Malls have an advantage over high streets in that they’re owned by a single landlord. Shopping malls at their heart are consumer centres shaped around consumer behaviour, so one landlord can more quickly and easily build a mallscape that better reflects what their shoppers want, such as an improved food court or entertainment centres.
But the next big trend in shopping centres doesn’t just involve rethinking retail, but land use as a whole – and it comes back to Gruen’s vision of malls as mixed-use sites.
Malls are ideal sites for residential development, as they have the land footprint and they’re already conveniently linked to transit. A 2017 report by Colliers International emphasised that cities should focus on malls as opposed to other sites for urban intensification, as they have the capacity to sustain additional density.
“They are the low-hanging fruit in suburban transformation, because the rest of the suburbs can be very hard to redevelop,” says Toderian.
However, he cautions that developers have to start with the recognition that they’re building an authentic urban place, not just a higher density suburb.
“The key is to have an integrated design that really mixes everything successfully. Because you could have a checklist of those things and then do a bad job of assembling them.”
Cities within cities
One of the most ambitious examples of shopping centre transformation in Canada is that of Vancouver’s Oakridge Centre. In a project that could cost billions of dollars, the mall is being redeveloped into a “mini-city,” with surrealistic condo towers arranged around shared green spaces and other community infrastructure, including a recreation centre, a daycare and a library.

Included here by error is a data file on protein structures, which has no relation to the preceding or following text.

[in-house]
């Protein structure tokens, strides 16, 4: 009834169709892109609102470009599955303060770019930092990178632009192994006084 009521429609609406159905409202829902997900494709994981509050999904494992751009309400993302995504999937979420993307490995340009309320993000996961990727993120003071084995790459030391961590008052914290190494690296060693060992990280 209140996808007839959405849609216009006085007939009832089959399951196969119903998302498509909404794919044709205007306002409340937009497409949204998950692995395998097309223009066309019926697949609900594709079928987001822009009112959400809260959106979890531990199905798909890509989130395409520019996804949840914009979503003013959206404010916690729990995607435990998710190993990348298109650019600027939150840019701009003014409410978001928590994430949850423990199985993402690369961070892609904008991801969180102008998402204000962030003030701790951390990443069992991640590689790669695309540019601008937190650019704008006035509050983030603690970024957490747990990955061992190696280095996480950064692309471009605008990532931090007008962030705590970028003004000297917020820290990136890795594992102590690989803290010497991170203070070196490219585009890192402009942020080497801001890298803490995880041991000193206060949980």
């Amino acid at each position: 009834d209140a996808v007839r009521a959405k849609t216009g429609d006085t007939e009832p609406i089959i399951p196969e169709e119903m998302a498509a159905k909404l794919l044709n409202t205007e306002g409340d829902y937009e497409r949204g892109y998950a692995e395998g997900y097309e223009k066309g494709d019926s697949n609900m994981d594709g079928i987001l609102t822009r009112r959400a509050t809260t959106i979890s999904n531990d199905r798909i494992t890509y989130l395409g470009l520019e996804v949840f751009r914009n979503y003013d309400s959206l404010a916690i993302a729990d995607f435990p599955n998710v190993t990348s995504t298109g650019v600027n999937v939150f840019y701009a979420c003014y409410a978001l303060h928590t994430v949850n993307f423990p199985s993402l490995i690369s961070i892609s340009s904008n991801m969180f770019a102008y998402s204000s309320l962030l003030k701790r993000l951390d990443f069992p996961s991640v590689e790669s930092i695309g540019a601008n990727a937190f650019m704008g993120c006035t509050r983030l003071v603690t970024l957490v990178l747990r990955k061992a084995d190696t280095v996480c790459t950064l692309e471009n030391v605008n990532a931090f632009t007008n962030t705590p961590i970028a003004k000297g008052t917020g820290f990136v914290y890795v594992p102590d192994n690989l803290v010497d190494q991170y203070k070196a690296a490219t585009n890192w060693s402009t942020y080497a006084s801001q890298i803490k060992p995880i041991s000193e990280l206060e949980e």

Patterson predicts that the lower mainland of B.C. will see similar developments popping up due to the demand for and the cost of housing in the region.
But for some, these meticulously planned urban spaces raise questions about how we want our cities to develop in the future. It’s one thing to build infrastructure; animating it with the kinds of cultural and social opportunities that give cities character is often more challenging.
“Cities are not blank canvases. They are organic living beings that reflect their people and their cultures, histories and aspirations,” wrote Melody Ma in an opinion piece in The Tyee. “No two cities are the same in their cultural makeup, because their people, not the vision of a single architect or developer, create them.”
Patterson agrees that these redevelopments might feel artificial at first, but maintains that it’s a strategic move for landlords and cities. His greater concern is that creating these new urban community spaces will affect Canada’s urban cores and high streets, especially in older cities like Toronto and Montreal.
“I think one of the ways we can look to the future of shopping centres is to look at what's happening in China right now, because in China some cities are growing so fast that they didn't even get a downtown,” he says. “Their shopping centres are almost like their downtowns.”